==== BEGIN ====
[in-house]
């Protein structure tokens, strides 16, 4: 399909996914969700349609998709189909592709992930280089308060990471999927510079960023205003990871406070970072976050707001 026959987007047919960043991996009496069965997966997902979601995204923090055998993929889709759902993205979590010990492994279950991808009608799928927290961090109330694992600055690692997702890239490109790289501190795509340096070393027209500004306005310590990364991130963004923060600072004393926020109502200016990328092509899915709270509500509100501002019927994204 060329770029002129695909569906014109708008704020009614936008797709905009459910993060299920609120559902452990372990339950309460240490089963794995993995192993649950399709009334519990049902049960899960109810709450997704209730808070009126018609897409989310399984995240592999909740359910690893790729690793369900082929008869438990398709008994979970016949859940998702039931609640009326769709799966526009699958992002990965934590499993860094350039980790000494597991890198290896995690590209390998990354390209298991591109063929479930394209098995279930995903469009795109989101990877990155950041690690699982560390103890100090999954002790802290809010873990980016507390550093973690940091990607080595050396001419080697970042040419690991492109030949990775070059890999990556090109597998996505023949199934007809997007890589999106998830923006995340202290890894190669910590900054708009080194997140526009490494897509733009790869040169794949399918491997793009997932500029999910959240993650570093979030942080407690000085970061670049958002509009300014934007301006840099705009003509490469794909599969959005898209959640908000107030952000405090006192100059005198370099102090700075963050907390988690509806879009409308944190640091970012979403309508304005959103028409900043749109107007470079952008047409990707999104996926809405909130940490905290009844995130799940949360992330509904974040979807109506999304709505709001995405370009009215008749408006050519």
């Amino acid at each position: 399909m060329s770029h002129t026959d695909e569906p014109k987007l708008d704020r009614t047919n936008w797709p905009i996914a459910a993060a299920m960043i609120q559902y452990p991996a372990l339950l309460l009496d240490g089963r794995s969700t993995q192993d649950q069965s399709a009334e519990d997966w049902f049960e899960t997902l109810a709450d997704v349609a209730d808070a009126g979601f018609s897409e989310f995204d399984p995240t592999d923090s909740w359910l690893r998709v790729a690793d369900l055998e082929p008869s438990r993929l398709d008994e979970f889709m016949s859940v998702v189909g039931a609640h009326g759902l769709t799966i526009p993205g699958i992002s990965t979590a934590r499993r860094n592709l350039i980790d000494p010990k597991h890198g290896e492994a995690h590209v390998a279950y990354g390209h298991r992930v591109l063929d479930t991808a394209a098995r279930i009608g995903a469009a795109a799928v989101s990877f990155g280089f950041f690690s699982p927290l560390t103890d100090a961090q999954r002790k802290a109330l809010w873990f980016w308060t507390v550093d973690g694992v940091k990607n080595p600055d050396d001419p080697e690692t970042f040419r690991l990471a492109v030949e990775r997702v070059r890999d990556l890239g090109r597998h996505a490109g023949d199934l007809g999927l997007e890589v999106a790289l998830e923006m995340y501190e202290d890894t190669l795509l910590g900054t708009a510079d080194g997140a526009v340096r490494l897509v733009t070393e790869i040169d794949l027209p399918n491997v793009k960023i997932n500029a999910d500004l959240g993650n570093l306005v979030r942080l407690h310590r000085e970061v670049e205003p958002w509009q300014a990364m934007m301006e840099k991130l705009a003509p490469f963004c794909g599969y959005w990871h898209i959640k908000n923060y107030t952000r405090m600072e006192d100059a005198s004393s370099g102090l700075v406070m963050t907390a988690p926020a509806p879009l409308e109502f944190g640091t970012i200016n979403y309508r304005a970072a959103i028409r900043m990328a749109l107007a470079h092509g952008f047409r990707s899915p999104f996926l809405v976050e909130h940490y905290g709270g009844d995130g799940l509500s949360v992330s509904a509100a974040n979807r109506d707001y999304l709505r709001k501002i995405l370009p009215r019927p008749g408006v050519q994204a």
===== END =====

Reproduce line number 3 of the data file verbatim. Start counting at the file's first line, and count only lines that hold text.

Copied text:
């Amino acid at each position: 399909m060329s770029h002129t026959d695909e569906p014109k987007l708008d704020r009614t047919n936008w797709p905009i996914a459910a993060a299920m960043i609120q559902y452990p991996a372990l339950l309460l009496d240490g089963r794995s969700t993995q192993d649950q069965s399709a009334e519990d997966w049902f049960e899960t997902l109810a709450d997704v349609a209730d808070a009126g979601f018609s897409e989310f995204d399984p995240t592999d923090s909740w359910l690893r998709v790729a690793d369900l055998e082929p008869s438990r993929l398709d008994e979970f889709m016949s859940v998702v189909g039931a609640h009326g759902l769709t799966i526009p993205g699958i992002s990965t979590a934590r499993r860094n592709l350039i980790d000494p010990k597991h890198g290896e492994a995690h590209v390998a279950y990354g390209h298991r992930v591109l063929d479930t991808a394209a098995r279930i009608g995903a469009a795109a799928v989101s990877f990155g280089f950041f690690s699982p927290l560390t103890d100090a961090q999954r002790k802290a109330l809010w873990f980016w308060t507390v550093d973690g694992v940091k990607n080595p600055d050396d001419p080697e690692t970042f040419r690991l990471a492109v030949e990775r997702v070059r890999d990556l890239g090109r597998h996505a490109g023949d199934l007809g999927l997007e890589v999106a790289l998830e923006m995340y501190e202290d890894t190669l795509l910590g900054t708009a510079d080194g997140a526009v340096r490494l897509v733009t070393e790869i040169d794949l027209p399918n491997v793009k960023i997932n500029a999910d500004l959240g993650n570093l306005v979030r942080l407690h310590r000085e970061v670049e205003p958002w509009q300014a990364m934007m301006e840099k991130l705009a003509p490469f963004c794909g599969y959005w990871h898209i959640k908000n923060y107030t952000r405090m600072e006192d100059a005198s004393s370099g102090l700075v406070m963050t907390a988690p926020a509806p879009l409308e109502f944190g640091t970012i200016n979403y309508r304005a970072a959103i028409r900043m990328a749109l107007a470079h092509g952008f047409r990707s899915p999104f996926l809405v976050e909130h940490y905290g709270g009844d995130g799940l509500s949360v992330s509904a509100a974040n979807r109506d707001y999304l709505r709001k501002i995405l370009p009215r019927p008749g408006v050519q994204a």